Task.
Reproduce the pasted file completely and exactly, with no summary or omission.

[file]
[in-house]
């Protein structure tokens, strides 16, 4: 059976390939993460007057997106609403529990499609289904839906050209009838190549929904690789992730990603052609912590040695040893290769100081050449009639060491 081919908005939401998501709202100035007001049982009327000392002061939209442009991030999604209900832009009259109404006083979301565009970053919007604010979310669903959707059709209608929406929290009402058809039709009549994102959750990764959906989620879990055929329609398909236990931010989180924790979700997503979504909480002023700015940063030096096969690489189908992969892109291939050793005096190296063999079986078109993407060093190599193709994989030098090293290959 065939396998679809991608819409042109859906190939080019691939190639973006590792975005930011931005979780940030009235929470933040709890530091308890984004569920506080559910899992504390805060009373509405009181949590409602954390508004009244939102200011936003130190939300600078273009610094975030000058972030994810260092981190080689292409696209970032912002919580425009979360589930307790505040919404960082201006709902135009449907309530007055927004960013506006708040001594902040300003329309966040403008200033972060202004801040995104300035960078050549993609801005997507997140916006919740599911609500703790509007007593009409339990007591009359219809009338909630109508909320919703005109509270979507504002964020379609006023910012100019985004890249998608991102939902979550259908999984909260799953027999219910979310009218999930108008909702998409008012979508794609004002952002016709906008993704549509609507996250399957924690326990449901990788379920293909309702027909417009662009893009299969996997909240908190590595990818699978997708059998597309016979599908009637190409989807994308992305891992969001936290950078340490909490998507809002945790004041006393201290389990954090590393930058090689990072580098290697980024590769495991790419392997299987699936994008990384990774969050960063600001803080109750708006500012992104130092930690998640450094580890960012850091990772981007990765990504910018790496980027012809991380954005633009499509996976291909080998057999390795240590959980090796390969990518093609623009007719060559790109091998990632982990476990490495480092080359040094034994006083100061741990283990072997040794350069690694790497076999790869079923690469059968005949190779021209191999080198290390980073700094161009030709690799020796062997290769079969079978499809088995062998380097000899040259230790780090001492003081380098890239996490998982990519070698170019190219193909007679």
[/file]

[in-house]
């Protein structure tokens, strides 16, 4: 059976390939993460007057997106609403529990499609289904839906050209009838190549929904690789992730990603052609912590040695040893290769100081050449009639060491 081919908005939401998501709202100035007001049982009327000392002061939209442009991030999604209900832009009259109404006083979301565009970053919007604010979310669903959707059709209608929406929290009402058809039709009549994102959750990764959906989620879990055929329609398909236990931010989180924790979700997503979504909480002023700015940063030096096969690489189908992969892109291939050793005096190296063999079986078109993407060093190599193709994989030098090293290959 065939396998679809991608819409042109859906190939080019691939190639973006590792975005930011931005979780940030009235929470933040709890530091308890984004569920506080559910899992504390805060009373509405009181949590409602954390508004009244939102200011936003130190939300600078273009610094975030000058972030994810260092981190080689292409696209970032912002919580425009979360589930307790505040919404960082201006709902135009449907309530007055927004960013506006708040001594902040300003329309966040403008200033972060202004801040995104300035960078050549993609801005997507997140916006919740599911609500703790509007007593009409339990007591009359219809009338909630109508909320919703005109509270979507504002964020379609006023910012100019985004890249998608991102939902979550259908999984909260799953027999219910979310009218999930108008909702998409008012979508794609004002952002016709906008993704549509609507996250399957924690326990449901990788379920293909309702027909417009662009893009299969996997909240908190590595990818699978997708059998597309016979599908009637190409989807994308992305891992969001936290950078340490909490998507809002945790004041006393201290389990954090590393930058090689990072580098290697980024590769495991790419392997299987699936994008990384990774969050960063600001803080109750708006500012992104130092930690998640450094580890960012850091990772981007990765990504910018790496980027012809991380954005633009499509996976291909080998057999390795240590959980090796390969990518093609623009007719060559790109091998990632982990476990490495480092080359040094034994006083100061741990283990072997040794350069690694790497076999790869079923690469059968005949190779021209191999080198290390980073700094161009030709690799020796062997290769079969079978499809088995062998380097000899040259230790780090001492003081380098890239996490998982990519070698170019190219193909007679």